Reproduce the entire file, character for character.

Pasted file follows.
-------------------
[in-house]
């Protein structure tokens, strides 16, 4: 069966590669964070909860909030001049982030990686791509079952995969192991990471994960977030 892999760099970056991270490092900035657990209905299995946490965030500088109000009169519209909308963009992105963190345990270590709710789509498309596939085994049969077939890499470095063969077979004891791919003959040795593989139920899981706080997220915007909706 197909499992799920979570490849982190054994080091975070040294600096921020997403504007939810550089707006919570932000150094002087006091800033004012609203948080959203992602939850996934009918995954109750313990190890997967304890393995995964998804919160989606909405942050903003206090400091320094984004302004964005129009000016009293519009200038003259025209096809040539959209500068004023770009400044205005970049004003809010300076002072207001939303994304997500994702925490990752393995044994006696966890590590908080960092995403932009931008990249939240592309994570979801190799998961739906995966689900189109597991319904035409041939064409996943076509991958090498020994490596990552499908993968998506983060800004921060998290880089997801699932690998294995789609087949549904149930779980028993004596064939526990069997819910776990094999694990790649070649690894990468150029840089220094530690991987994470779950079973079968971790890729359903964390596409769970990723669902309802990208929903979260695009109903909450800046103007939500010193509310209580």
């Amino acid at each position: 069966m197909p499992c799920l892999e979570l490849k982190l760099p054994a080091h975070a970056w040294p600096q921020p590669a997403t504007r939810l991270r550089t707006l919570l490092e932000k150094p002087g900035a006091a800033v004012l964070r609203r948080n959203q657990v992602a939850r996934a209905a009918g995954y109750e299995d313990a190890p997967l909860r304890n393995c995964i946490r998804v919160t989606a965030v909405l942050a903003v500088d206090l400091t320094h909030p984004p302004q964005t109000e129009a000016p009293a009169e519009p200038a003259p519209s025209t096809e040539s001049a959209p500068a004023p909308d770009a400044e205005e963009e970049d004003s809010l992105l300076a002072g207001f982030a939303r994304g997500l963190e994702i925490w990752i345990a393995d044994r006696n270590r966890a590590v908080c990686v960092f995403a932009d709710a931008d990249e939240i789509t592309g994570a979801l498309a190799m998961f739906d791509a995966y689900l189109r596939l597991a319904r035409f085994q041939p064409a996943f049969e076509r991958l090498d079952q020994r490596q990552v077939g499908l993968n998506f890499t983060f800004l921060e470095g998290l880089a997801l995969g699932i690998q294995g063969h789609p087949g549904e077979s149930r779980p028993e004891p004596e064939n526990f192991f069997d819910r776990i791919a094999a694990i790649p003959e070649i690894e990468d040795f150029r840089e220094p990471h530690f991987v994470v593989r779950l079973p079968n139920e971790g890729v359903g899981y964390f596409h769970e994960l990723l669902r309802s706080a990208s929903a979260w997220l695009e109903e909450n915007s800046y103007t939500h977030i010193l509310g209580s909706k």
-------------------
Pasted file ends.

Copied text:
[in-house]
């Protein structure tokens, strides 16, 4: 069966590669964070909860909030001049982030990686791509079952995969192991990471994960977030 892999760099970056991270490092900035657990209905299995946490965030500088109000009169519209909308963009992105963190345990270590709710789509498309596939085994049969077939890499470095063969077979004891791919003959040795593989139920899981706080997220915007909706 197909499992799920979570490849982190054994080091975070040294600096921020997403504007939810550089707006919570932000150094002087006091800033004012609203948080959203992602939850996934009918995954109750313990190890997967304890393995995964998804919160989606909405942050903003206090400091320094984004302004964005129009000016009293519009200038003259025209096809040539959209500068004023770009400044205005970049004003809010300076002072207001939303994304997500994702925490990752393995044994006696966890590590908080960092995403932009931008990249939240592309994570979801190799998961739906995966689900189109597991319904035409041939064409996943076509991958090498020994490596990552499908993968998506983060800004921060998290880089997801699932690998294995789609087949549904149930779980028993004596064939526990069997819910776990094999694990790649070649690894990468150029840089220094530690991987994470779950079973079968971790890729359903964390596409769970990723669902309802990208929903979260695009109903909450800046103007939500010193509310209580």
């Amino acid at each position: 069966m197909p499992c799920l892999e979570l490849k982190l760099p054994a080091h975070a970056w040294p600096q921020p590669a997403t504007r939810l991270r550089t707006l919570l490092e932000k150094p002087g900035a006091a800033v004012l964070r609203r948080n959203q657990v992602a939850r996934a209905a009918g995954y109750e299995d313990a190890p997967l909860r304890n393995c995964i946490r998804v919160t989606a965030v909405l942050a903003v500088d206090l400091t320094h909030p984004p302004q964005t109000e129009a000016p009293a009169e519009p200038a003259p519209s025209t096809e040539s001049a959209p500068a004023p909308d770009a400044e205005e963009e970049d004003s809010l992105l300076a002072g207001f982030a939303r994304g997500l963190e994702i925490w990752i345990a393995d044994r006696n270590r966890a590590v908080c990686v960092f995403a932009d709710a931008d990249e939240i789509t592309g994570a979801l498309a190799m998961f739906d791509a995966y689900l189109r596939l597991a319904r035409f085994q041939p064409a996943f049969e076509r991958l090498d079952q020994r490596q990552v077939g499908l993968n998506f890499t983060f800004l921060e470095g998290l880089a997801l995969g699932i690998q294995g063969h789609p087949g549904e077979s149930r779980p028993e004891p004596e064939n526990f192991f069997d819910r776990i791919a094999a694990i790649p003959e070649i690894e990468d040795f150029r840089e220094p990471h530690f991987v994470v593989r779950l079973p079968n139920e971790g890729v359903g899981y964390f596409h769970e994960l990723l669902r309802s706080a990208s929903a979260w997220l695009e109903e909450n915007s800046y103007t939500h977030i010193l509310g209580s909706k």